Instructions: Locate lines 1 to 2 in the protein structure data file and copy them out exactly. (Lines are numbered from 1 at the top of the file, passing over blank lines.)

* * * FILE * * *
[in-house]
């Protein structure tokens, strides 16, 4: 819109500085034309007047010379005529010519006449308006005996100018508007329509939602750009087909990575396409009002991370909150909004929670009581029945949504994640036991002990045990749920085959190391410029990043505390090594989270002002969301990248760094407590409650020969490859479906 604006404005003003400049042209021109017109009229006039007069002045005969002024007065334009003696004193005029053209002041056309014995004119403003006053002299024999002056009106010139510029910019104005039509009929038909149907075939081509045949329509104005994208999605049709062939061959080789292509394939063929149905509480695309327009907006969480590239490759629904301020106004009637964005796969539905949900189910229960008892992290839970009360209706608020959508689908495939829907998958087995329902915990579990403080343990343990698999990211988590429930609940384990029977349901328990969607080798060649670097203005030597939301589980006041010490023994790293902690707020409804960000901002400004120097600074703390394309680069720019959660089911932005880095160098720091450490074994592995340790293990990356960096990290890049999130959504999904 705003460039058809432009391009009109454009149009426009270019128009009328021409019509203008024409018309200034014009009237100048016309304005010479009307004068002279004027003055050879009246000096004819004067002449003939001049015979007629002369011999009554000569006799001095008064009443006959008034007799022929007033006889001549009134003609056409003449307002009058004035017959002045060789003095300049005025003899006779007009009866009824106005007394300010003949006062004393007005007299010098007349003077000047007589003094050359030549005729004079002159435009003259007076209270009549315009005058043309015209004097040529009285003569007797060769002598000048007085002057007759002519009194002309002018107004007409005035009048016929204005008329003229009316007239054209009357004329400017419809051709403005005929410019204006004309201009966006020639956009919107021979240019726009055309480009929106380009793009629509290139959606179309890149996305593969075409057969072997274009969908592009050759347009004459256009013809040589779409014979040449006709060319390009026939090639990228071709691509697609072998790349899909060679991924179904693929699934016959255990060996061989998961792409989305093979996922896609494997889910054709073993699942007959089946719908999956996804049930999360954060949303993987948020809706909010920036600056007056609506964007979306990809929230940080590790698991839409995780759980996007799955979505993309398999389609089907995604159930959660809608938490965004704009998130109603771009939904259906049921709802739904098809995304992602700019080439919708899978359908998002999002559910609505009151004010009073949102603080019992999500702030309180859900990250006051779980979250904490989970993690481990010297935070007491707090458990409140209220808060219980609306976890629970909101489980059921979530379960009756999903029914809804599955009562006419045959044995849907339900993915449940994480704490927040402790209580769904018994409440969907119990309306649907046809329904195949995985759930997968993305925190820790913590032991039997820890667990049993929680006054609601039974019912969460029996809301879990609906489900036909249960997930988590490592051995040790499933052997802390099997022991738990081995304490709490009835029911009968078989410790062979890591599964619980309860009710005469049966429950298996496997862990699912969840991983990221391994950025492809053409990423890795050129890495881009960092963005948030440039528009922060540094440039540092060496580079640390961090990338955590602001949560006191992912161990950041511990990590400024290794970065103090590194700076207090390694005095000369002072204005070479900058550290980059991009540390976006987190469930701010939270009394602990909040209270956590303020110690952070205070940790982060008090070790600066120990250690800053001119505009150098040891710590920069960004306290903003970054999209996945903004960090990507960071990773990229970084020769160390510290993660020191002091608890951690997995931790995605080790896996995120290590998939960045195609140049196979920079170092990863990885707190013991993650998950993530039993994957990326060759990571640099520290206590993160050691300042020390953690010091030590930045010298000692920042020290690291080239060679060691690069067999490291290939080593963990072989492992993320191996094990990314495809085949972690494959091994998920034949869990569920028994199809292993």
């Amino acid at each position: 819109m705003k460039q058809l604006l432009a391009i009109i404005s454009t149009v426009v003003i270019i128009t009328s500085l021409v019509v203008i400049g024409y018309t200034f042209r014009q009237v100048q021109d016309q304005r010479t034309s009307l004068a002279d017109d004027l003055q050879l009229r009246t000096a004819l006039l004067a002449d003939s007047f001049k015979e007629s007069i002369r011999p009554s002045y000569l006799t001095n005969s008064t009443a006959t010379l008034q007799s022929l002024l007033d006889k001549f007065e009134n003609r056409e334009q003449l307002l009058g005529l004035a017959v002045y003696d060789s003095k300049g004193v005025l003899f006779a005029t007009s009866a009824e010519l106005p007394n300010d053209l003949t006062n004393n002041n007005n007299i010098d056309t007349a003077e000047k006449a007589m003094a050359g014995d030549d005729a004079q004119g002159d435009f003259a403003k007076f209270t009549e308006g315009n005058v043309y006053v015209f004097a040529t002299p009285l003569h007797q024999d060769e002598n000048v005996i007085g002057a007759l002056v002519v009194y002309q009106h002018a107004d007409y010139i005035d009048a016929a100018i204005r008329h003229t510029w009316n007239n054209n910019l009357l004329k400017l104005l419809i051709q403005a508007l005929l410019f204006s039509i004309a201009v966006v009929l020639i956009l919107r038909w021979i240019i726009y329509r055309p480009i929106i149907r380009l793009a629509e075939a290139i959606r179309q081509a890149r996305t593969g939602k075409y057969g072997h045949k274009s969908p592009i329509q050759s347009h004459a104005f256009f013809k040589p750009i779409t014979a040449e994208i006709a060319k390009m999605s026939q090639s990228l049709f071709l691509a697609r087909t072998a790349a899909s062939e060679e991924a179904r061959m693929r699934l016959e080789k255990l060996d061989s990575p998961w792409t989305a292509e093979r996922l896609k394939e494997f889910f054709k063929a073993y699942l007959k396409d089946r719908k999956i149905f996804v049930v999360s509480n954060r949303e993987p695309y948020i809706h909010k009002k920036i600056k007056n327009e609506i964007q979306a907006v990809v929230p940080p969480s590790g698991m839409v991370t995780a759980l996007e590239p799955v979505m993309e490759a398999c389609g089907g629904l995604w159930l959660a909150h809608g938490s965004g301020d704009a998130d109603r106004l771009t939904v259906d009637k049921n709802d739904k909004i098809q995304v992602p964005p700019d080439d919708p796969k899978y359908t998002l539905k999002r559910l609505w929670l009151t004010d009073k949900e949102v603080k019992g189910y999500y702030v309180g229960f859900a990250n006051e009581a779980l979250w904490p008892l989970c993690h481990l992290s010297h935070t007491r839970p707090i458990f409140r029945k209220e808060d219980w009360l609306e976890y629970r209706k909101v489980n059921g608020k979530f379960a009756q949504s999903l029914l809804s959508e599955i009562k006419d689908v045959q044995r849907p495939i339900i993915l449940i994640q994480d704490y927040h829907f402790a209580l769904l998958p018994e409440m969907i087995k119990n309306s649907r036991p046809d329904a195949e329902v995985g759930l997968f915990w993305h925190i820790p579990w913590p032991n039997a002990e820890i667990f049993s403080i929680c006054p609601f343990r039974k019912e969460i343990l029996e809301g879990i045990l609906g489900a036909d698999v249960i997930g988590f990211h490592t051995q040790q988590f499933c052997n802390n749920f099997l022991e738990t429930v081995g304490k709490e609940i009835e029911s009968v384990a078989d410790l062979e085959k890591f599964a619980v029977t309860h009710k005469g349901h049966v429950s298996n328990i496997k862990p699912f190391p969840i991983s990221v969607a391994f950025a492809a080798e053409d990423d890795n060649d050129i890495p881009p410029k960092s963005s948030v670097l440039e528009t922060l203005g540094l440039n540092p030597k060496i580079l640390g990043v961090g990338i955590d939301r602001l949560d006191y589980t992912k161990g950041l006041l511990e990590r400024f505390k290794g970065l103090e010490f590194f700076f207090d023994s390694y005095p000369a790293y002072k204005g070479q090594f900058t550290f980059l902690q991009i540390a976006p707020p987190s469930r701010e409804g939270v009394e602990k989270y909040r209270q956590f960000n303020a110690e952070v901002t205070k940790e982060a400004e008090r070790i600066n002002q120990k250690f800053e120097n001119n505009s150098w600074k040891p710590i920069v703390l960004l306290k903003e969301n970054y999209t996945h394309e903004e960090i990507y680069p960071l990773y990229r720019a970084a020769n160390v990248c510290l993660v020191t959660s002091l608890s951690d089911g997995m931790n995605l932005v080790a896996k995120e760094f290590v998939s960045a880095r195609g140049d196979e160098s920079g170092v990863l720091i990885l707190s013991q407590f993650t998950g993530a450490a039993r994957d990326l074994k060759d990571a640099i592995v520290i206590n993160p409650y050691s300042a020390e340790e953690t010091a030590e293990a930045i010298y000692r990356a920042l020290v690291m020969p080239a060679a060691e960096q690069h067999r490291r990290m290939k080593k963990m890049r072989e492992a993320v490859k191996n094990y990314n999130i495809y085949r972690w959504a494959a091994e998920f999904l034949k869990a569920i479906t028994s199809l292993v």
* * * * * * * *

[in-house]
């Protein structure tokens, strides 16, 4: 819109500085034309007047010379005529010519006449308006005996100018508007329509939602750009087909990575396409009002991370909150909004929670009581029945949504994640036991002990045990749920085959190391410029990043505390090594989270002002969301990248760094407590409650020969490859479906 604006404005003003400049042209021109017109009229006039007069002045005969002024007065334009003696004193005029053209002041056309014995004119403003006053002299024999002056009106010139510029910019104005039509009929038909149907075939081509045949329509104005994208999605049709062939061959080789292509394939063929149905509480695309327009907006969480590239490759629904301020106004009637964005796969539905949900189910229960008892992290839970009360209706608020959508689908495939829907998958087995329902915990579990403080343990343990698999990211988590429930609940384990029977349901328990969607080798060649670097203005030597939301589980006041010490023994790293902690707020409804960000901002400004120097600074703390394309680069720019959660089911932005880095160098720091450490074994592995340790293990990356960096990290890049999130959504999904 705003460039058809432009391009009109454009149009426009270019128009009328021409019509203008024409018309200034014009009237100048016309304005010479009307004068002279004027003055050879009246000096004819004067002449003939001049015979007629002369011999009554000569006799001095008064009443006959008034007799022929007033006889001549009134003609056409003449307002009058004035017959002045060789003095300049005025003899006779007009009866009824106005007394300010003949006062004393007005007299010098007349003077000047007589003094050359030549005729004079002159435009003259007076209270009549315009005058043309015209004097040529009285003569007797060769002598000048007085002057007759002519009194002309002018107004007409005035009048016929204005008329003229009316007239054209009357004329400017419809051709403005005929410019204006004309201009966006020639956009919107021979240019726009055309480009929106380009793009629509290139959606179309890149996305593969075409057969072997274009969908592009050759347009004459256009013809040589779409014979040449006709060319390009026939090639990228071709691509697609072998790349899909060679991924179904693929699934016959255990060996061989998961792409989305093979996922896609494997889910054709073993699942007959089946719908999956996804049930999360954060949303993987948020809706909010920036600056007056609506964007979306990809929230940080590790698991839409995780759980996007799955979505993309398999389609089907995604159930959660809608938490965004704009998130109603771009939904259906049921709802739904098809995304992602700019080439919708899978359908998002999002559910609505009151004010009073949102603080019992999500702030309180859900990250006051779980979250904490989970993690481990010297935070007491707090458990409140209220808060219980609306976890629970909101489980059921979530379960009756999903029914809804599955009562006419045959044995849907339900993915449940994480704490927040402790209580769904018994409440969907119990309306649907046809329904195949995985759930997968993305925190820790913590032991039997820890667990049993929680006054609601039974019912969460029996809301879990609906489900036909249960997930988590490592051995040790499933052997802390099997022991738990081995304490709490009835029911009968078989410790062979890591599964619980309860009710005469049966429950298996496997862990699912969840991983990221391994950025492809053409990423890795050129890495881009960092963005948030440039528009922060540094440039540092060496580079640390961090990338955590602001949560006191992912161990950041511990990590400024290794970065103090590194700076207090390694005095000369002072204005070479900058550290980059991009540390976006987190469930701010939270009394602990909040209270956590303020110690952070205070940790982060008090070790600066120990250690800053001119505009150098040891710590920069960004306290903003970054999209996945903004960090990507960071990773990229970084020769160390510290993660020191002091608890951690997995931790995605080790896996995120290590998939960045195609140049196979920079170092990863990885707190013991993650998950993530039993994957990326060759990571640099520290206590993160050691300042020390953690010091030590930045010298000692920042020290690291080239060679060691690069067999490291290939080593963990072989492992993320191996094990990314495809085949972690494959091994998920034949869990569920028994199809292993």